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The Progressive Souls Collective: Sonic Birth
The Progressive Souls Collective - Sonic Birth Album Art

Progressive Souls Collective: Sonic Birth

Progressive Metal
4.0/5.0

The Progressive Souls Collective and the debut album, Sonic Birth, is the brainchild of German guitarist Florian Zepf. It's an ambitious and massive recording of modern progressive metal. To accomplish the task, Zepf was able to enlist the talent of some major league prog players. These musicians include drummer Aquiles Priester (Tony MacAlpine), bassist Conner Green (Haken), Kevin Moore (O.S.I., Chroma Key) for loops and programming, percussionist Luis Conte (Phil Collins, Eric Clapton, et al), and keyboard player Derek Sherinian (Sons Of Apollo, et al). Vocals are provided by Vladimir Lalic (Organized Chaos), a trained up opera singer. Check out these two links to learn more about the project and the album and the participants.

Florian Zepf - Click For Larger Image

Florian Zepf

To say that Sonic Birth is ambitious and massive is truly an understatement. Besides all the aforementioned players, there are more musicians and instruments involved including violins, viola, and cello, but also fiddle, harp, Uillean pipes, flutes, clarinet, oboe, and horns. The question is, are they heard? More on that in a moment. Lyrically, I believe the songs explore deep intellectual, emotional, and psychological subjects, but lyrics were not supplied. One song, Destiny Inc, has at least 15 references (which can be found on the album link above) from what appear to be philosophers and a biochemist. Brain freeze.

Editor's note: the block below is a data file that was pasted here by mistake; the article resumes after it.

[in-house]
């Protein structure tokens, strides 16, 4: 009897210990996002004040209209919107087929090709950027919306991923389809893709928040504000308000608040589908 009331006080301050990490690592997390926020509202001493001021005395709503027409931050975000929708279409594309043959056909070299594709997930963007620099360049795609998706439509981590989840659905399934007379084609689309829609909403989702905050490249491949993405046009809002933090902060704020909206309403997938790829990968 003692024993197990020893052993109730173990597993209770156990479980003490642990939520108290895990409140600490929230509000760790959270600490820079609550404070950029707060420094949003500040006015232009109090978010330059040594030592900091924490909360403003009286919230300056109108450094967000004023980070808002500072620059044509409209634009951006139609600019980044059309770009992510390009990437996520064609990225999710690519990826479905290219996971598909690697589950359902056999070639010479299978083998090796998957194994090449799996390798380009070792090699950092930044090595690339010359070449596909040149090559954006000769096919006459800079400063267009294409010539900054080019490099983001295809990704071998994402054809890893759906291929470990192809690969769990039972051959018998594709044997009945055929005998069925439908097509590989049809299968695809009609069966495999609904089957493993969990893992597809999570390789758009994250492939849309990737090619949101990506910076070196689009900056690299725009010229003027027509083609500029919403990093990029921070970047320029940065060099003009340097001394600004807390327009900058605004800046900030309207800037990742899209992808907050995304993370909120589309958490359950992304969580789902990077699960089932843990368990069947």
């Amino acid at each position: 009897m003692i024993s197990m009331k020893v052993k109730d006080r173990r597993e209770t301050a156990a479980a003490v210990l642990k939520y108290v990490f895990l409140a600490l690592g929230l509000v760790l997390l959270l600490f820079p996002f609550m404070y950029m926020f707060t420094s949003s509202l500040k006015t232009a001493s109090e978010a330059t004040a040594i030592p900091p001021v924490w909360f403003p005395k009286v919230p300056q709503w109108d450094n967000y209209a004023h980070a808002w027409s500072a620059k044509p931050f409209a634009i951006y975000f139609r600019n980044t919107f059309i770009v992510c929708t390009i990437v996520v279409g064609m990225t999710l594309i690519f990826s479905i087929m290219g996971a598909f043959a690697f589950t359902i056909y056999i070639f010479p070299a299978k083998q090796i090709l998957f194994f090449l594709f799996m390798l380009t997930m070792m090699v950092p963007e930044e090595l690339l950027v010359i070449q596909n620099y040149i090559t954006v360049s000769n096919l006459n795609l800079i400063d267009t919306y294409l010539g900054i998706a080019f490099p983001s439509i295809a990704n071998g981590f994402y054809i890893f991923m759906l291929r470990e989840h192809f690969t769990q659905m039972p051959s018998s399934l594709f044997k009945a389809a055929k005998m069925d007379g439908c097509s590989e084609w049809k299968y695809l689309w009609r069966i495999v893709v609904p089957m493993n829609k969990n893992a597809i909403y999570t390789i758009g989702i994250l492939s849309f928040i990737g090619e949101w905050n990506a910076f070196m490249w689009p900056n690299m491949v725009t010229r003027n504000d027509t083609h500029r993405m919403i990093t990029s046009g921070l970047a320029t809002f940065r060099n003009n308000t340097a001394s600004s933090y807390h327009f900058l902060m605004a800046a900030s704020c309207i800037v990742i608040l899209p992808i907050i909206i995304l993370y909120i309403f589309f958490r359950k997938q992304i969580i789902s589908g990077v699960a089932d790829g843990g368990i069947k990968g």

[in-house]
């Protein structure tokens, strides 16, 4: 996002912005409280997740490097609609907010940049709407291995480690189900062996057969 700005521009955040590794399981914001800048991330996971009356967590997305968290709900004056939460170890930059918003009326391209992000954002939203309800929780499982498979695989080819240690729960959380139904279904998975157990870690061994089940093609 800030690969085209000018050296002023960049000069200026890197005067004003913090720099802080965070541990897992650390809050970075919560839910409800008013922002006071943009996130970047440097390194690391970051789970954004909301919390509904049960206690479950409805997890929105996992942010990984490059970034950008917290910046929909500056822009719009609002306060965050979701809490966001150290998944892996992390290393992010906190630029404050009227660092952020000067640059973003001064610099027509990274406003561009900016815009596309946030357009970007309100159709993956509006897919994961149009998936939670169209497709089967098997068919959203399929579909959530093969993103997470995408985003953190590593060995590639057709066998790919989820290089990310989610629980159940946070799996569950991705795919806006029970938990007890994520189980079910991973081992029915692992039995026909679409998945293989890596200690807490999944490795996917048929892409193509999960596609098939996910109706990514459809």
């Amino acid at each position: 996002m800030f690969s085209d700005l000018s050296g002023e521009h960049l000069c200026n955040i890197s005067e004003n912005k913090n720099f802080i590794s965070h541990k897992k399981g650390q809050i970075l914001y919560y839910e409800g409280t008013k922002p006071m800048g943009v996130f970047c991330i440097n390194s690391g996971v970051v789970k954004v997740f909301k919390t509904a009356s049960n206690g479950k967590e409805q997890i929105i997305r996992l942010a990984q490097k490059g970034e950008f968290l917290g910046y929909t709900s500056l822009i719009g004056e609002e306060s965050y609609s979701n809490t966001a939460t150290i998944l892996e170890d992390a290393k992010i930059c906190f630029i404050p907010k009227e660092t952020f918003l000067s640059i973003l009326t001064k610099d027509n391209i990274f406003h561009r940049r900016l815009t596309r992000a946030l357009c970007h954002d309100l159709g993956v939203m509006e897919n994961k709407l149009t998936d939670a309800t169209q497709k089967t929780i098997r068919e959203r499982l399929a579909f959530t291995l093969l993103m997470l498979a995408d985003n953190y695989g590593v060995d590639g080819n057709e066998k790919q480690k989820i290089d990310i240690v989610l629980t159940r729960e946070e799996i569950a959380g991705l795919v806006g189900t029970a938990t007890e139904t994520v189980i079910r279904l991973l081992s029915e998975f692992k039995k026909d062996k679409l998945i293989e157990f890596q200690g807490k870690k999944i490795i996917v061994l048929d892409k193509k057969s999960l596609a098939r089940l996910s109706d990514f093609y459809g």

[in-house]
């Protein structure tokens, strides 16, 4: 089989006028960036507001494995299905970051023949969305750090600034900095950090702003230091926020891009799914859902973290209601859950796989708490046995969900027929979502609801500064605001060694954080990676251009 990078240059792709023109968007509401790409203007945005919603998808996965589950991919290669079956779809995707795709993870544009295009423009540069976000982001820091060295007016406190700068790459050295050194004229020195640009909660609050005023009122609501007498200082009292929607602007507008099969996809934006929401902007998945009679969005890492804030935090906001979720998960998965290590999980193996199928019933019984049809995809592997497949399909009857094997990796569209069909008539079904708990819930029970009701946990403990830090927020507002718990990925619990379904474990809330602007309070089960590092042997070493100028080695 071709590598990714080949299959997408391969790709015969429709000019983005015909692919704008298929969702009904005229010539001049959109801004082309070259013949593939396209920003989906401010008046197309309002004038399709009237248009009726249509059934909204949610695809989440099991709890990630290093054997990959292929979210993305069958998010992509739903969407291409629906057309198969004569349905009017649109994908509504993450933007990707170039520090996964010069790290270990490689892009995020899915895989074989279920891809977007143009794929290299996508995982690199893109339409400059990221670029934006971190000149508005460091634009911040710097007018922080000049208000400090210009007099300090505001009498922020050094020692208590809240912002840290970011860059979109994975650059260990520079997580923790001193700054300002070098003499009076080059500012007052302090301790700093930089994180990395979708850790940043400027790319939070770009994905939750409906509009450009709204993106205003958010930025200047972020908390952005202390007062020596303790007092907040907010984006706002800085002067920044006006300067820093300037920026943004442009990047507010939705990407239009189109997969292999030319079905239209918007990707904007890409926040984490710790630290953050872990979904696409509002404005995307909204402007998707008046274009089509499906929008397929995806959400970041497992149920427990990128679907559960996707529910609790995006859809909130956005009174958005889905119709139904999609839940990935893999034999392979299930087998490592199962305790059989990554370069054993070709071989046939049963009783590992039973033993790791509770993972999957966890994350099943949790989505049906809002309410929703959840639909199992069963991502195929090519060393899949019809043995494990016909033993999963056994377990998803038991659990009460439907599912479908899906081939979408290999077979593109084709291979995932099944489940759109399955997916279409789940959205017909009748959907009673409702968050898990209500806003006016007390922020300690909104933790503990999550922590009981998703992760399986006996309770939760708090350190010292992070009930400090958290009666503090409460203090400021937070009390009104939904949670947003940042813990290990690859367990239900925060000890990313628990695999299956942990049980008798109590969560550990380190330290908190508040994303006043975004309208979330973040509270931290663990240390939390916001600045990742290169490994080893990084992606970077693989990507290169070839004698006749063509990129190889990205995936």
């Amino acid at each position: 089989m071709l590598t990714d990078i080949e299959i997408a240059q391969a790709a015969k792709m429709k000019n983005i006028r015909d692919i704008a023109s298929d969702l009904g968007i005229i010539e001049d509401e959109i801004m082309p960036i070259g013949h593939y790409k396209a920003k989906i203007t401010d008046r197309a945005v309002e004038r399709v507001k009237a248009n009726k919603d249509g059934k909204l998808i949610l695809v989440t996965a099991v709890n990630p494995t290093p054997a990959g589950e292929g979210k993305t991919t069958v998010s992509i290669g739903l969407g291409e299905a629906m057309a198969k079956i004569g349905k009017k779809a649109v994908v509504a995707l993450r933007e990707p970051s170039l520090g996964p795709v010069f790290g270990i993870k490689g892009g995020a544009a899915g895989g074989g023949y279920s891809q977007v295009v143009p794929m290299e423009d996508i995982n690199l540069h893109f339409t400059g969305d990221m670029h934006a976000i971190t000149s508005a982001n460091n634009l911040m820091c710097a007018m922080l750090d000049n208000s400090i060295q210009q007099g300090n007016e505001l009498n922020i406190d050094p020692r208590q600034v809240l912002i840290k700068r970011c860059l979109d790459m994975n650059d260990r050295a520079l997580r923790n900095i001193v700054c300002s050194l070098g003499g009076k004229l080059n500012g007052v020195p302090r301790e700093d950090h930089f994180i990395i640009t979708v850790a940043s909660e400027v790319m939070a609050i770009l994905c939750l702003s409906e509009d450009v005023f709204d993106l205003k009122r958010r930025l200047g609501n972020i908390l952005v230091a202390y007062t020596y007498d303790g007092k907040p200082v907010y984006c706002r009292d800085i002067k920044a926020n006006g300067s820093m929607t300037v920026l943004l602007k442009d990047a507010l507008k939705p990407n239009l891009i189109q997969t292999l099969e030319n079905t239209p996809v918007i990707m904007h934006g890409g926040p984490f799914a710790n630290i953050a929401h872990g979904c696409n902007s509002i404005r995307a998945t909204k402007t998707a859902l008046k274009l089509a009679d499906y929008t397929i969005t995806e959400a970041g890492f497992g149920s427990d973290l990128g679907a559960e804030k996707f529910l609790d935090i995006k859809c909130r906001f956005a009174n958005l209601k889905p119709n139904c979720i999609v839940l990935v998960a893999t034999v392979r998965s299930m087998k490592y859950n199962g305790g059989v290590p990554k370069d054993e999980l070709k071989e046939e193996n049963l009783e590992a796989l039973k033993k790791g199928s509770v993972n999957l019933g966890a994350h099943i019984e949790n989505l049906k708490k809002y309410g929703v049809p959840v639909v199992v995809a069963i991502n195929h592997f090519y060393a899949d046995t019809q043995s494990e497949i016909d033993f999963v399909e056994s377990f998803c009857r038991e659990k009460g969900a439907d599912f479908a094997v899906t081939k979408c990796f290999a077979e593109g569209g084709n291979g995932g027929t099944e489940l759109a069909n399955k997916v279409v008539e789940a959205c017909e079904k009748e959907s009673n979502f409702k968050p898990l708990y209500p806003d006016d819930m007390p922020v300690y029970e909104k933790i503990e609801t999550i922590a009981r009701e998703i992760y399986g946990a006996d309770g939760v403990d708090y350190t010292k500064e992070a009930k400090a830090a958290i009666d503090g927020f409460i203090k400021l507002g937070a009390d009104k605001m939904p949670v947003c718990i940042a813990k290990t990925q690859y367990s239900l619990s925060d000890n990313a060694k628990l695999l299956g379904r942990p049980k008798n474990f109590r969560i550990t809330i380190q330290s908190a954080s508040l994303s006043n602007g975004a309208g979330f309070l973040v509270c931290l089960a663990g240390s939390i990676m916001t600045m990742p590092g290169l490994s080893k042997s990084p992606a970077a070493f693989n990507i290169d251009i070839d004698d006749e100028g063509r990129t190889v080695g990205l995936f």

So, musically, what's going on here? A simple distillation would be to call The Progressive Collective Project sound expansive, heavy, and dense progressive metal strongly informed by thick layers of synths, programming, and riffage. Yet, with this in mind, the commanding participants are definitely Sherinian's keyboards and Zepf's wall of riffage. They're practically overwhelming. Thankfully, they don't decimate the vocals (for the most part).

Honestly, it will take you several listens to dissect this material to find the subtleties and nuances within the arrangements. For instance, on my first spin I wasn't sure I heard a Zepf guitar solo, simply because everything is so dense and busy. But the are there and notable within Metature, Killing Beliefs, or A Formula For Happiness. But I'm not sure about some of those aforementioned additional instruments. By example, I couldn't find the horns within Hurt. I suppose they are there. Nor could I hear the violins, viola, or cello within Metature or the lengthy prog monster Destiny Inc. My favorite song on the album, You And Me Alone, which features a duet with vocalist Megan Burtt, includes fiddle, harp, clarinet, oboe, and more, but you better pay attention because they could be easily be mistaken for synths or programming. As I said, there's much to explore within Sonic Birth, if you have temperament, time, and patience. Nevertheless, The Progressive Collective Project and Sonic Birth offers listeners a rich ensemble cast of international prog musicians delivering some creative and impressive progressive metal. Recommended.




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The Bottom Line

The Progressive Collective Project and Sonic Birth offers listeners a rich ensemble cast of international prog musicians delivering some creative and impressive progressive metal. Recommended.

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